Leatt MTB 4.0 bib liner review – comfortable but careless with your belongings

Leatt’s MTB 4.0 bib liners are well-fitting and comfortable but the pockets let the shorts down

Leatt MTB 4.0 Bib Liner
(Image: © Graham Cottingham)

BikePerfect Verdict

Leatt’s bib liner has a comfortable fit and a decent amount of ventilation, however, the rear pockets struggle to securely hold items and will jettison your belongings when riding technical trails

Pros

  • +

    Comfortable fit

  • +

    Well ventilated

  • +

    Fly hole

  • +

    Shorter leg plays well with pads

Cons

  • -

    The rear pockets aren’t secure enough for phones, tools, or snacks

  • -

    No bladder hose routing

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Leatt is a South African moto and MTB brand that rose to prominence with its range of body protection and neck braces. Since then they have diversified their ranges to encompass all riding clothing moving to helmets, shoes, and clothes too.

Leatt has a very clear hierarchy throughout its ranges too, meaning there is a broad selection of products at different price points. Bib liners are included in this and there are the basic MTB 2.0, the cargo-carrying MTB 3.0, and the MTB 4.0 which are Leatt's best MTB liner shorts and the ones we have on test here. 

Leatt MTB 4.0 Bib Liner

Leatt's bib liner uses a light material that has a comfortable fit  (Image credit: Graham Cottingham)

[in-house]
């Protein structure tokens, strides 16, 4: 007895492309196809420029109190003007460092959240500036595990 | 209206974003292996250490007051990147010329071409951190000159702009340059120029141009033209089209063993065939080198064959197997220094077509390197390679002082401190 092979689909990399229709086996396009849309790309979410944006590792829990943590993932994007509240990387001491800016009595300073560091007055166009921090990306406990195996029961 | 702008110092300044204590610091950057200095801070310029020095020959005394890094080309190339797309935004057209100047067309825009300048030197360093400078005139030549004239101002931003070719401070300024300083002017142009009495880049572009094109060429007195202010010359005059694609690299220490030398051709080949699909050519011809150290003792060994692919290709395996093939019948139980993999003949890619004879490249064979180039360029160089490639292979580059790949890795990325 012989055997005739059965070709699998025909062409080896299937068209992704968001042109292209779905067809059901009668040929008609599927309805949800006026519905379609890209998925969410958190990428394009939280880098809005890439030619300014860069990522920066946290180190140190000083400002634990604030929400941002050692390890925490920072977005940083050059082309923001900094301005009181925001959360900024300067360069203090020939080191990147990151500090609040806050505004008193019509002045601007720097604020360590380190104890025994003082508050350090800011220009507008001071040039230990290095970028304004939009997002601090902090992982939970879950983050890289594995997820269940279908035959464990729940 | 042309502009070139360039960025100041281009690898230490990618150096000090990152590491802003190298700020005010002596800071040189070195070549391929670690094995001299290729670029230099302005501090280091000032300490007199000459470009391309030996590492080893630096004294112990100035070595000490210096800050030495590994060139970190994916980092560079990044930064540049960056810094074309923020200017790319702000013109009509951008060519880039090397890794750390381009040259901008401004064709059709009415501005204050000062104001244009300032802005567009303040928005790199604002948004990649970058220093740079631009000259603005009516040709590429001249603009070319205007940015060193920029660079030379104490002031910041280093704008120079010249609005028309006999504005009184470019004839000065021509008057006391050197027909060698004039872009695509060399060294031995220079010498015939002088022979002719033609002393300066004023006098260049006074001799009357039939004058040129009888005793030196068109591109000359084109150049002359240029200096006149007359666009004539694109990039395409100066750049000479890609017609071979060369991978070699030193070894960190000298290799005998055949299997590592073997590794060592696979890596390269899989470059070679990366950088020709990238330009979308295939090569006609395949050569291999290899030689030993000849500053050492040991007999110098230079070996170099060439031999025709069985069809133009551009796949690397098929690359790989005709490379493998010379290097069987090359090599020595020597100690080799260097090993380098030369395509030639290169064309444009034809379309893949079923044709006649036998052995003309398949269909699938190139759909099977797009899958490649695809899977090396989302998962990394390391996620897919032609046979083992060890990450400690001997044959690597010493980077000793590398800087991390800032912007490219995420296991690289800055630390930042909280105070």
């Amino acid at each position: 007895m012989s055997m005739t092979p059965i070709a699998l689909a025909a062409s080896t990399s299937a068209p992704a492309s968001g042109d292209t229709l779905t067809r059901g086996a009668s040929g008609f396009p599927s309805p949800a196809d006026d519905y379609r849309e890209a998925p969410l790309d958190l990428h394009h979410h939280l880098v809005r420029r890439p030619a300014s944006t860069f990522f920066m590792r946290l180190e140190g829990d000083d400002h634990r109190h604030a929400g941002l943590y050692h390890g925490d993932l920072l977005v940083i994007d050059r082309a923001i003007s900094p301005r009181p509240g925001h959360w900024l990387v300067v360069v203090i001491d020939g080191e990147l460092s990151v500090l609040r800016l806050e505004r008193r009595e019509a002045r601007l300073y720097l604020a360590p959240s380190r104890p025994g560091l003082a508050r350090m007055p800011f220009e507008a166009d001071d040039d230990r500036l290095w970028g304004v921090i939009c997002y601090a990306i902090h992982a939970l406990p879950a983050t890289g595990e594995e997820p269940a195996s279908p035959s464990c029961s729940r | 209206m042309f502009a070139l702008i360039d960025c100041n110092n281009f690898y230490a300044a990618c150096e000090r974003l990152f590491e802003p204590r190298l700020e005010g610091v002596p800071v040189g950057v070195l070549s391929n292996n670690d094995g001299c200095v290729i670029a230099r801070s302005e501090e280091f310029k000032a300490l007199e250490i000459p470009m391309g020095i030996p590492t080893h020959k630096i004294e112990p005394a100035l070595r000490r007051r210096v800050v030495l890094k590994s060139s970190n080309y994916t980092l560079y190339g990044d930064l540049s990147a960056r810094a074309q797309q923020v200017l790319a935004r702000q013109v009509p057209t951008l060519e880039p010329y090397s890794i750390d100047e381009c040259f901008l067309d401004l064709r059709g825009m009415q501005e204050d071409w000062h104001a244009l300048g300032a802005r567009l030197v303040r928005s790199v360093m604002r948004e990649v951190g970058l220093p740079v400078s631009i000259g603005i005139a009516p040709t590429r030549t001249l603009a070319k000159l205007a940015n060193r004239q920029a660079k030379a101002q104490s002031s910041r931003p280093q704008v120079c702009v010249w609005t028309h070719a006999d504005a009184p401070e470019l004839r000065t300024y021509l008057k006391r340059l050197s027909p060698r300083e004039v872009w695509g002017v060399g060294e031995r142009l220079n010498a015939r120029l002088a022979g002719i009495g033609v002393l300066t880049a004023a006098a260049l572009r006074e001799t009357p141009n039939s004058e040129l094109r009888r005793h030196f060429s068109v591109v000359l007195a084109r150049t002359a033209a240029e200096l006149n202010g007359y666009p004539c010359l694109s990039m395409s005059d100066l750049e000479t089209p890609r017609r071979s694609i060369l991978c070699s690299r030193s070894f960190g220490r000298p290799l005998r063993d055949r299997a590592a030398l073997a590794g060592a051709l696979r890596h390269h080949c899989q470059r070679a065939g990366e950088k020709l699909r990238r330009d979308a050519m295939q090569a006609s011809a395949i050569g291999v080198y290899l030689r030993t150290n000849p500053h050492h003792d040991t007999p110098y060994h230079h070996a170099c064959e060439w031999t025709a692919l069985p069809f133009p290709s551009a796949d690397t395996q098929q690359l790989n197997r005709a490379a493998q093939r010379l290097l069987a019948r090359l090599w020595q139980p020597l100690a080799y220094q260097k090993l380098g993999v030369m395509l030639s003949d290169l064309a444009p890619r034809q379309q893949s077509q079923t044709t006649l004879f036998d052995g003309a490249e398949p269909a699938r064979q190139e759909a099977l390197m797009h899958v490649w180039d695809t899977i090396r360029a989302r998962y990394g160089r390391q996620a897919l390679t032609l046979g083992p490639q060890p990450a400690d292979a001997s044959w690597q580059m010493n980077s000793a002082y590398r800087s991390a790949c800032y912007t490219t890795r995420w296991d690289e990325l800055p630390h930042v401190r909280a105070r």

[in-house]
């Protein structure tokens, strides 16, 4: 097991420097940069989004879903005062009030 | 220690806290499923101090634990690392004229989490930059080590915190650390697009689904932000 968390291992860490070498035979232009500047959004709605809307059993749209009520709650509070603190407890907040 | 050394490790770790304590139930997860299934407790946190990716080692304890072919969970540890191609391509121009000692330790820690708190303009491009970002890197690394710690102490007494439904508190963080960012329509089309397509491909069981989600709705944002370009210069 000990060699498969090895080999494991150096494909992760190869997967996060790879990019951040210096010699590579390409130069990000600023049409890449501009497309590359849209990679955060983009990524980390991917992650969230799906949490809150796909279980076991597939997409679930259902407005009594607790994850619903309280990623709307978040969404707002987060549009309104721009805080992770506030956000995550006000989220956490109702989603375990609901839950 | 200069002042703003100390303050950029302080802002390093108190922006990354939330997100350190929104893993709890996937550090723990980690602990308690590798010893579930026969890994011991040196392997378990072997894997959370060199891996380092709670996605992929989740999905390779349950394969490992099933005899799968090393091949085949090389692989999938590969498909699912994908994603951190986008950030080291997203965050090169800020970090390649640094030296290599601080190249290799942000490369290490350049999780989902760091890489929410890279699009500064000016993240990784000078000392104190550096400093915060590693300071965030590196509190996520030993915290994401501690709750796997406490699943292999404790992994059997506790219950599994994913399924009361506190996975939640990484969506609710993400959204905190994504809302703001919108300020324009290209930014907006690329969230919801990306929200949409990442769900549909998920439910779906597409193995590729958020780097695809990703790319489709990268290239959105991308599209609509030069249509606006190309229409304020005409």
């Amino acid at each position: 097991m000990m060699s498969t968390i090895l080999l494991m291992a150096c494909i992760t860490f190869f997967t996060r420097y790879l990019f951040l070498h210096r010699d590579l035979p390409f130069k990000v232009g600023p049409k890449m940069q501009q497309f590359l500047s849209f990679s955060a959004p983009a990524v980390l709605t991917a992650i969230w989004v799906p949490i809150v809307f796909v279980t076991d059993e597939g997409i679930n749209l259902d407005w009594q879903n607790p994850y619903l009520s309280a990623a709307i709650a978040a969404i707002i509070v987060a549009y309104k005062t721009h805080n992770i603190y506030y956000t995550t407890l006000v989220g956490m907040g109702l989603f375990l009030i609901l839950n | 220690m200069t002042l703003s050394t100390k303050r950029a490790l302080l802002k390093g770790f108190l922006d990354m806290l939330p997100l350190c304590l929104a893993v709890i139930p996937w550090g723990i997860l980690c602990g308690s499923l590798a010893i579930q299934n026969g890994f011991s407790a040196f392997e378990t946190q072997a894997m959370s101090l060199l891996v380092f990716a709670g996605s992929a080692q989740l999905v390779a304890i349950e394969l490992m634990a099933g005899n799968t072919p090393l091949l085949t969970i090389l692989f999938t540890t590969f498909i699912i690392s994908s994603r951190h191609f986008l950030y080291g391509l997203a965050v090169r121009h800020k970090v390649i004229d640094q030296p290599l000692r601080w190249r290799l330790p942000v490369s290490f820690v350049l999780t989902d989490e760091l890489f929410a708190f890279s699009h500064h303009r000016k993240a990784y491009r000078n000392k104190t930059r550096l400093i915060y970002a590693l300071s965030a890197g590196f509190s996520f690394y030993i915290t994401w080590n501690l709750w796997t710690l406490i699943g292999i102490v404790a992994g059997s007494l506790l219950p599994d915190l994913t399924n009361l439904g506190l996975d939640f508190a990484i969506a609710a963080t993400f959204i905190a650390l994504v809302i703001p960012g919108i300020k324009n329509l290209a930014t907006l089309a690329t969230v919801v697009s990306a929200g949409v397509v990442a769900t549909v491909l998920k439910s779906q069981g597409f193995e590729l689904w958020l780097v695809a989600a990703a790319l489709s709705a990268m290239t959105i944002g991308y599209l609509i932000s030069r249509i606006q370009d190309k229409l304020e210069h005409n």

Design and specifications

Leatt’s top-of-the-range shorts have plenty of features that should see them perform well. The shorts are made from 94 percent Polyamide and six percent Elastane that has loads of stretch while still giving enough support. The deep elasticated cuff has a load of stretch with a grippy silicone treatment on the inside which helps keep them in place without resorting to big silicone grippers. Leatt has added a horizontal fly flap for easy nature breaks too. Unsurprisingly, Leatt has thought of shortening the legs to avoid any impediment of knee pads and the fit is pretty good overall.

As with most shorts, the chamois pad responsibility has been placed in the hands of Elastic Interface. Elastic Interface makes pads for loads of different companies and the pad used in these shorts is a 'Quad-Density “Performance” Chamois' which looks very similar to their MTB Performance 3 pad.

Leatt has equipped their liner with an impressively deep thigh pocket on each leg which they say is specifically for storing a phone. At the back, there is a larger middle pocket that can store a water bottle with two smaller side pockets that have angled openings for easier access. These three pockets sit in front of a fourth larger pocket which is designed to hold a hydration bladder. The bladder pocket has entrances on both sides although there are no guides on the bib straps to manage the hose. It’s BYOB (bring your own bladder) which Leatt sells separately.

Leatt MTB 4.0 Bib Liner

Leatt's rear pockets are reasonably sized but lack security when riding (Image credit: Graham Cottingham)

Performance